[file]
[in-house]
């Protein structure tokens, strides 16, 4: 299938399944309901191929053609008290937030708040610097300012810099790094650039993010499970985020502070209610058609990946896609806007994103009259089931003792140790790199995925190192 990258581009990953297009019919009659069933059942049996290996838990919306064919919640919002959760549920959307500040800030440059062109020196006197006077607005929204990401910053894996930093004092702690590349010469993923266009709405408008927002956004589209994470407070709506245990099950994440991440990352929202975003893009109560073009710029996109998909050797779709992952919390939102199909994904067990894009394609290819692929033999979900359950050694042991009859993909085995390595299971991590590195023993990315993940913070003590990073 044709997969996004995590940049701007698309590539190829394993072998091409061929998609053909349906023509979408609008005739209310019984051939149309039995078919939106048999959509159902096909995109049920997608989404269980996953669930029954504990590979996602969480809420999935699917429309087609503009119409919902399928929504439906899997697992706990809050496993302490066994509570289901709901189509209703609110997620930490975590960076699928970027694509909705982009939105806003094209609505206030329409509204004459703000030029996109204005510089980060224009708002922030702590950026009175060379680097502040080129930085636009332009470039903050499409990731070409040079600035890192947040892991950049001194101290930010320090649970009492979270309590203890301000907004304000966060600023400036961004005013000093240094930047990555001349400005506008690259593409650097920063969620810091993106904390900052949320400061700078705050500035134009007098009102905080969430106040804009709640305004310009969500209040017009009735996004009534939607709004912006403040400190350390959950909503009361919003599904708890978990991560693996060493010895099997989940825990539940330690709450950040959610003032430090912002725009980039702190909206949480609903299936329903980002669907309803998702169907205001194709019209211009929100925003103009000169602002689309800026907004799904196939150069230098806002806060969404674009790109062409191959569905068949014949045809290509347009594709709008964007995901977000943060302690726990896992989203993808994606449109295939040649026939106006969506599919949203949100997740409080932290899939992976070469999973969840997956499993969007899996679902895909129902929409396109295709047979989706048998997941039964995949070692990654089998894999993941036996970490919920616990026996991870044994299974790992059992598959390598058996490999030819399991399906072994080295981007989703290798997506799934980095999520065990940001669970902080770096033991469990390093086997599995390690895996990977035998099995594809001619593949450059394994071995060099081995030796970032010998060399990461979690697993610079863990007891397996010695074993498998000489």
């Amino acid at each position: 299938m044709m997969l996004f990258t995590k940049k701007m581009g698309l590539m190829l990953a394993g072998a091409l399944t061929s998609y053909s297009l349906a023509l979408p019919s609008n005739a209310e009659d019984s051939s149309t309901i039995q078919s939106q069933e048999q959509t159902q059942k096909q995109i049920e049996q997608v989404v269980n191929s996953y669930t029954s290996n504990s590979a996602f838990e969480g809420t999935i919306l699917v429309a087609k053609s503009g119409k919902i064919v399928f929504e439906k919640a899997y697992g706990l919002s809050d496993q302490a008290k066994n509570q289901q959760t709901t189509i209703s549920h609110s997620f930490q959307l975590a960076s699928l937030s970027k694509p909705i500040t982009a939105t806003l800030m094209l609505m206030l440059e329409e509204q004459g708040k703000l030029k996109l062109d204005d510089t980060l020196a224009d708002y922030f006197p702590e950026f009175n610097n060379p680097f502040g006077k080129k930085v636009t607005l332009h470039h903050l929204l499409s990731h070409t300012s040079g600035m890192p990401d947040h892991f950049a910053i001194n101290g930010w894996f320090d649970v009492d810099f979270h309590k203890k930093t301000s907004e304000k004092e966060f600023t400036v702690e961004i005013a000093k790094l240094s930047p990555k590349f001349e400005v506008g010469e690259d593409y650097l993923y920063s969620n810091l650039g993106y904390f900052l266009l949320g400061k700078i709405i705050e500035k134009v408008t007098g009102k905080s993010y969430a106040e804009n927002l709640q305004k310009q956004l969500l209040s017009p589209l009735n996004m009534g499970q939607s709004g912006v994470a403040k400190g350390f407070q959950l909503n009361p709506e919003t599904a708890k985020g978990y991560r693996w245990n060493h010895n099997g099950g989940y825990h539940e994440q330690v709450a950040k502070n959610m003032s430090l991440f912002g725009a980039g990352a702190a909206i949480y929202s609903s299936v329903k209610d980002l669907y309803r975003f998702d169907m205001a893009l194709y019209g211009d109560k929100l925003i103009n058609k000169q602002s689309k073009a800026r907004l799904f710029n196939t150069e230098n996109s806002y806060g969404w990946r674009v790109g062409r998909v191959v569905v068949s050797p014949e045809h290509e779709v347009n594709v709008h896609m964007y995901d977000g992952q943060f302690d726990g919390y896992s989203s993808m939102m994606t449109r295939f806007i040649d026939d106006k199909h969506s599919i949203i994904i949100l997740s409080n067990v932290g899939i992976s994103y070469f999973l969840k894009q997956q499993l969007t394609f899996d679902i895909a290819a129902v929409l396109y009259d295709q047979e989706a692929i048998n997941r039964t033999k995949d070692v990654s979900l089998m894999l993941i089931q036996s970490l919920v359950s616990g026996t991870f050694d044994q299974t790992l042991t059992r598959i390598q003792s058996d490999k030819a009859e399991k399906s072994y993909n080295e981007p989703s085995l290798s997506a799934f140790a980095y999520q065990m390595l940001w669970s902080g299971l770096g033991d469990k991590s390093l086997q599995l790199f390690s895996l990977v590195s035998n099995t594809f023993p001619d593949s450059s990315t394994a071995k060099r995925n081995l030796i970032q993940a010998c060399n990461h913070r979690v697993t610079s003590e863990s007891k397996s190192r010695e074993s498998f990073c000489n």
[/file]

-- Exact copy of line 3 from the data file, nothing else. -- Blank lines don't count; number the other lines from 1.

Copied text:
């Amino acid at each position: 299938m044709m997969l996004f990258t995590k940049k701007m581009g698309l590539m190829l990953a394993g072998a091409l399944t061929s998609y053909s297009l349906a023509l979408p019919s609008n005739a209310e009659d019984s051939s149309t309901i039995q078919s939106q069933e048999q959509t159902q059942k096909q995109i049920e049996q997608v989404v269980n191929s996953y669930t029954s290996n504990s590979a996602f838990e969480g809420t999935i919306l699917v429309a087609k053609s503009g119409k919902i064919v399928f929504e439906k919640a899997y697992g706990l919002s809050d496993q302490a008290k066994n509570q289901q959760t709901t189509i209703s549920h609110s997620f930490q959307l975590a960076s699928l937030s970027k694509p909705i500040t982009a939105t806003l800030m094209l609505m206030l440059e329409e509204q004459g708040k703000l030029k996109l062109d204005d510089t980060l020196a224009d708002y922030f006197p702590e950026f009175n610097n060379p680097f502040g006077k080129k930085v636009t607005l332009h470039h903050l929204l499409s990731h070409t300012s040079g600035m890192p990401d947040h892991f950049a910053i001194n101290g930010w894996f320090d649970v009492d810099f979270h309590k203890k930093t301000s907004e304000k004092e966060f600023t400036v702690e961004i005013a000093k790094l240094s930047p990555k590349f001349e400005v506008g010469e690259d593409y650097l993923y920063s969620n810091l650039g993106y904390f900052l266009l949320g400061k700078i709405i705050e500035k134009v408008t007098g009102k905080s993010y969430a106040e804009n927002l709640q305004k310009q956004l969500l209040s017009p589209l009735n996004m009534g499970q939607s709004g912006v994470a403040k400190g350390f407070q959950l909503n009361p709506e919003t599904a708890k985020g978990y991560r693996w245990n060493h010895n099997g099950g989940y825990h539940e994440q330690v709450a950040k502070n959610m003032s430090l991440f912002g725009a980039g990352a702190a909206i949480y929202s609903s299936v329903k209610d980002l669907y309803r975003f998702d169907m205001a893009l194709y019209g211009d109560k929100l925003i103009n058609k000169q602002s689309k073009a800026r907004l799904f710029n196939t150069e230098n996109s806002y806060g969404w990946r674009v790109g062409r998909v191959v569905v068949s050797p014949e045809h290509e779709v347009n594709v709008h896609m964007y995901d977000g992952q943060f302690d726990g919390y896992s989203s993808m939102m994606t449109r295939f806007i040649d026939d106006k199909h969506s599919i949203i994904i949100l997740s409080n067990v932290g899939i992976s994103y070469f999973l969840k894009q997956q499993l969007t394609f899996d679902i895909a290819a129902v929409l396109y009259d295709q047979e989706a692929i048998n997941r039964t033999k995949d070692v990654s979900l089998m894999l993941i089931q036996s970490l919920v359950s616990g026996t991870f050694d044994q299974t790992l042991t059992r598959i390598q003792s058996d490999k030819a009859e399991k399906s072994y993909n080295e981007p989703s085995l290798s997506a799934f140790a980095y999520q065990m390595l940001w669970s902080g299971l770096g033991d469990k991590s390093l086997q599995l790199f390690s895996l990977v590195s035998n099995t594809f023993p001619d593949s450059s990315t394994a071995k060099r995925n081995l030796i970032q993940a010998c060399n990461h913070r979690v697993t610079s003590e863990s007891k397996s190192r010695e074993s498998f990073c000489n």